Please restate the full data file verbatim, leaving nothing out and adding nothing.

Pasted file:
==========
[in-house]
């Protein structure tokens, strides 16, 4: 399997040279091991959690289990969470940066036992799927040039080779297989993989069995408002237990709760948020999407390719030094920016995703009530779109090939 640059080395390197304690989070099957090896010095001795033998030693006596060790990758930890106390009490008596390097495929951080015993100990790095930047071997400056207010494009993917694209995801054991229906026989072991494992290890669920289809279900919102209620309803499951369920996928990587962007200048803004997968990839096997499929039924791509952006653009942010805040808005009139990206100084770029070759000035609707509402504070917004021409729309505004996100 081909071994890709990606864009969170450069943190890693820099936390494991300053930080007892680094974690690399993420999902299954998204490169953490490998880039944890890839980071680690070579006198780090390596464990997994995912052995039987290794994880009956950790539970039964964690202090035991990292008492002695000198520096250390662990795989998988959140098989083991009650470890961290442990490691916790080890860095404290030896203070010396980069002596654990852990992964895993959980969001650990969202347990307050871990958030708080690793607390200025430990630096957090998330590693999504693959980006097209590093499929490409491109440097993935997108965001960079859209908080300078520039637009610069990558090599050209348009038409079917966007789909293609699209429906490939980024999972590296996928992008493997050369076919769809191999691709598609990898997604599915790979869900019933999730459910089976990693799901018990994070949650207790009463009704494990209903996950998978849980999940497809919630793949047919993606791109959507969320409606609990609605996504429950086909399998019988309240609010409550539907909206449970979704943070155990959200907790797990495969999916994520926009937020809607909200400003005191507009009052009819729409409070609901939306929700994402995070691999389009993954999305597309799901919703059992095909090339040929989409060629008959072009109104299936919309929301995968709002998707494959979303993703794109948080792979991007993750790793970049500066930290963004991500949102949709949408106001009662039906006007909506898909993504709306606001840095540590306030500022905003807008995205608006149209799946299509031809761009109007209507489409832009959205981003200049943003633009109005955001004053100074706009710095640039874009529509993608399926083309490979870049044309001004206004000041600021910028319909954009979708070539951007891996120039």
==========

[in-house]
């Protein structure tokens, strides 16, 4: 399997040279091991959690289990969470940066036992799927040039080779297989993989069995408002237990709760948020999407390719030094920016995703009530779109090939 640059080395390197304690989070099957090896010095001795033998030693006596060790990758930890106390009490008596390097495929951080015993100990790095930047071997400056207010494009993917694209995801054991229906026989072991494992290890669920289809279900919102209620309803499951369920996928990587962007200048803004997968990839096997499929039924791509952006653009942010805040808005009139990206100084770029070759000035609707509402504070917004021409729309505004996100 081909071994890709990606864009969170450069943190890693820099936390494991300053930080007892680094974690690399993420999902299954998204490169953490490998880039944890890839980071680690070579006198780090390596464990997994995912052995039987290794994880009956950790539970039964964690202090035991990292008492002695000198520096250390662990795989998988959140098989083991009650470890961290442990490691916790080890860095404290030896203070010396980069002596654990852990992964895993959980969001650990969202347990307050871990958030708080690793607390200025430990630096957090998330590693999504693959980006097209590093499929490409491109440097993935997108965001960079859209908080300078520039637009610069990558090599050209348009038409079917966007789909293609699209429906490939980024999972590296996928992008493997050369076919769809191999691709598609990898997604599915790979869900019933999730459910089976990693799901018990994070949650207790009463009704494990209903996950998978849980999940497809919630793949047919993606791109959507969320409606609990609605996504429950086909399998019988309240609010409550539907909206449970979704943070155990959200907790797990495969999916994520926009937020809607909200400003005191507009009052009819729409409070609901939306929700994402995070691999389009993954999305597309799901919703059992095909090339040929989409060629008959072009109104299936919309929301995968709002998707494959979303993703794109948080792979991007993750790793970049500066930290963004991500949102949709949408106001009662039906006007909506898909993504709306606001840095540590306030500022905003807008995205608006149209799946299509031809761009109007209507489409832009959205981003200049943003633009109005955001004053100074706009710095640039874009529509993608399926083309490979870049044309001004206004000041600021910028319909954009979708070539951007891996120039």